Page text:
Trainer under Surveillance! – RIPA required or even obtainable?

CCTV

About 5pm I arrive at a small hotel ready to deliver training the next day. There is no car park at the hotel so I park on the large pay and display opposite. I check the charges, and buy the minimum – one hour, while I go into the hotel to check-in and see about parking for the night. As I buy the ticket from the machine I hear the CCTV camera above as it moves like something from War of the Worlds, scanning the car park.

The receptionist is very helpful, and asks if I have parked on the pay and display car park. She goes on to say that unfortunately there is no car park at the hotel, but 6pm until 8am is only £2.50 pay and display. But beware, she says, you must be sure to have moved your car before 8am or paid more for the day rate, since during the night a council employee drives around this and other similar car parks, checking parking tickets displayed and recording vehicle registration numbers and the make and model, and exactly where they are parked. Then, during the morning the CCTV cameras are manned and used to check if each car has moved or if anyone has bought a day ticket. If not, a fine is posted to the address of the registered keeper. She knew this because of reports from previous customers who had been caught out by only a few minutes.

What do you think about this type of activity? Good use of resources? Is it directed surveillance that would require a RIPA if it met the recently introduced crime threshold. – Small wonder some generally law abiding citizens are even opposed to overt surveillance when we hear the purpose it is adapted to pursue

Don’t want the police and other public protection services to watch you because they care!

As I get older I make Victor Meldrew seem like a party animal. I object to anyone knowing anything about me, and I get very aggressive when I realise someone or some organisation who I have never communicated with knows something about me.

I hear lots of people ranting about the police or others that protect us from harm, breaching our right to privacy as they try to counter ever-more devious and resourceful individuals who would do us harm or cause us some loss. I deliver open source internet courses, and delegates learn how to find what others put about themselves or their family and friends on Facebook, or organisations and blogs and forums that provide contact and other information about those who contribute. This is scary enough for delegates who attend the courses and realise how vulnerable they are by virtue of what is posted publicly on the internet or uploaded in pictures they display to all and sundry.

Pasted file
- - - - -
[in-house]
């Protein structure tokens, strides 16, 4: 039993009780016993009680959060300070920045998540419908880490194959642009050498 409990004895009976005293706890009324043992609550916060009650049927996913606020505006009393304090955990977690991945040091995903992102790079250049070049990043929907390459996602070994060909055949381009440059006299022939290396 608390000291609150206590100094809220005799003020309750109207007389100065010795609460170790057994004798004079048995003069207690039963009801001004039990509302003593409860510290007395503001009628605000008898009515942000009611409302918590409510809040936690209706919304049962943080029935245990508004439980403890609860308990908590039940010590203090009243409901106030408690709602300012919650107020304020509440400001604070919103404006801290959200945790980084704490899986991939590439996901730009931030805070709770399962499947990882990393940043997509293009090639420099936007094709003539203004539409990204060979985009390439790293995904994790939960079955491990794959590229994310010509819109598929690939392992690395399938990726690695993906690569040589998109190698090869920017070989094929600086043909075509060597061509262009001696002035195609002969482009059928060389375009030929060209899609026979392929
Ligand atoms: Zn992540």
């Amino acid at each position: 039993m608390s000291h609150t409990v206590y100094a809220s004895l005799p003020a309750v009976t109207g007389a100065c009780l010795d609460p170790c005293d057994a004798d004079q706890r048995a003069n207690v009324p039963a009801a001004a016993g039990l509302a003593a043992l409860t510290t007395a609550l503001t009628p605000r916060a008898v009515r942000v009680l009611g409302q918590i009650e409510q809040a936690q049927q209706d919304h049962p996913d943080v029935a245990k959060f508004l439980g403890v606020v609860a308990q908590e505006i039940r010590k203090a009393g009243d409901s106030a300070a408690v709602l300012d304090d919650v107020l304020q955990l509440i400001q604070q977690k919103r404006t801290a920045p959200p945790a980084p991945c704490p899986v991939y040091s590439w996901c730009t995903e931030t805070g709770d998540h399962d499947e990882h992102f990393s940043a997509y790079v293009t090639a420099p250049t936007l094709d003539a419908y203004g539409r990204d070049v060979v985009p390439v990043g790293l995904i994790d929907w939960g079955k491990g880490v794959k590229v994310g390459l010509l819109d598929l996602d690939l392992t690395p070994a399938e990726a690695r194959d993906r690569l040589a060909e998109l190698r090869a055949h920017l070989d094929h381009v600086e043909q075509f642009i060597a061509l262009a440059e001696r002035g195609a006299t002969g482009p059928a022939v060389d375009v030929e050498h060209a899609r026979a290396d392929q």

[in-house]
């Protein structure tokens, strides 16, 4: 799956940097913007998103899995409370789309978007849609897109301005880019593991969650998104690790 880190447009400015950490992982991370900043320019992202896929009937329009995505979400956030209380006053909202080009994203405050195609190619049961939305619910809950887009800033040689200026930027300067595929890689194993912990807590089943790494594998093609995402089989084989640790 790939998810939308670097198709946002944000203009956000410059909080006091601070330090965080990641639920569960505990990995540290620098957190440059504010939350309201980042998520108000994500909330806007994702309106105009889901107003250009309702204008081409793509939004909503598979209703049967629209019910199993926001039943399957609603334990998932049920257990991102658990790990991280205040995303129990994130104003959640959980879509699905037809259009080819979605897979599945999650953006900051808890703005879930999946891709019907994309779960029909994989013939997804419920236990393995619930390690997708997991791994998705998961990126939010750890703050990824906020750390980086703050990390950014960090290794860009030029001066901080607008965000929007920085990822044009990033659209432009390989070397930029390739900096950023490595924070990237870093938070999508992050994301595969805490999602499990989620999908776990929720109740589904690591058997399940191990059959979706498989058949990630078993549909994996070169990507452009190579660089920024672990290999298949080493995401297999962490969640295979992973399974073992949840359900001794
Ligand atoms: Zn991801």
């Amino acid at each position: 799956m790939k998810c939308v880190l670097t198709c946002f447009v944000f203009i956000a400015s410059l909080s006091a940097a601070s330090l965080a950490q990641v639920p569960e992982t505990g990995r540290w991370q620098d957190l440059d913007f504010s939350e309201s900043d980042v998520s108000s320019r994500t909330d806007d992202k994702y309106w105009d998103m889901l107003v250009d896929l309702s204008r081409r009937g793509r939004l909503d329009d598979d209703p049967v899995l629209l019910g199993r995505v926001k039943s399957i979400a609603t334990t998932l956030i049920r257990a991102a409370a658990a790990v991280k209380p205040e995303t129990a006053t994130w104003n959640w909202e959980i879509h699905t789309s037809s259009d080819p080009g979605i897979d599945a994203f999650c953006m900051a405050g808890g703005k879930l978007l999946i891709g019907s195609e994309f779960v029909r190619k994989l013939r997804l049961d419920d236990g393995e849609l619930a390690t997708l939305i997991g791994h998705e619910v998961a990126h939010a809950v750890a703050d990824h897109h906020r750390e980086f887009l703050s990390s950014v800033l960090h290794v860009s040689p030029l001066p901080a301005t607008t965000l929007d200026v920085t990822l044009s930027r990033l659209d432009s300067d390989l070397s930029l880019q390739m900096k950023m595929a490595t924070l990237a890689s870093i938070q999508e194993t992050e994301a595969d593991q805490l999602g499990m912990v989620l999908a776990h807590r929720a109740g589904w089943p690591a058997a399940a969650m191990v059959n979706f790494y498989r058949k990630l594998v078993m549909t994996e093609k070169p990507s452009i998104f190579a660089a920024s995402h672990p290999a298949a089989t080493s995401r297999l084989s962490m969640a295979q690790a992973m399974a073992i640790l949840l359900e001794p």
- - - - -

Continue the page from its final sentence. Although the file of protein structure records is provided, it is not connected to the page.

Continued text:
But there is a far more sinister threat to our right to privacy than these public web pages and the on-line hackers and scammers. Every click, every place visited, and everything we do is recorded, analysed, and disseminated between the internet service providers, search engines such as Google, and other interested parties. This data is sold and re-sold, and used and re-used. Each of us on the internet is generating data and therefore income for businesses monitoring our activity for financial gain, and targeting our ‘type’ for some particular purpose.

Add to this the technical vulnerabilities that no one seems bothered to address. The ‘savvy’ users work hard on ensuring their privacy settings on social networking sites such as Facebook only ensure those allowed can see their private information, and details of friends and family etc. Then they use their device on public WiFi networks drinking coffee or eating a burger, smug that their accounts are actively communicating with others but they are too clever to let fraudsters see their information. However, there is at least one freely available add-on that can be downloaded legitimately, and the user can connect to the same coffee or burger shop WiFi network, and using the add-on, identify every single user account on devices connected to the WiFi network, and then focus on a particular account and see as much as the account user can – username, private messages – everything public and hidden by privacy settings. So as we walk blindly into a surveillance society with our data available to so many, either through the internet, or our own activity, or the techniques and equipment, surely, supported by checks and balances, public protection bodies should be allowed to at least catch up with the rest!

Come along to one of the internet research courses and see just what information is available and how to find it. And discuss these issues and many others with Steve Morris the trainer.

This article was written by Steve Morris who was formerly a detective with the West Midlands Police Force. Steve is now a full time trainer in relation to various law enforcement and investigation subjects to the public and private sector.

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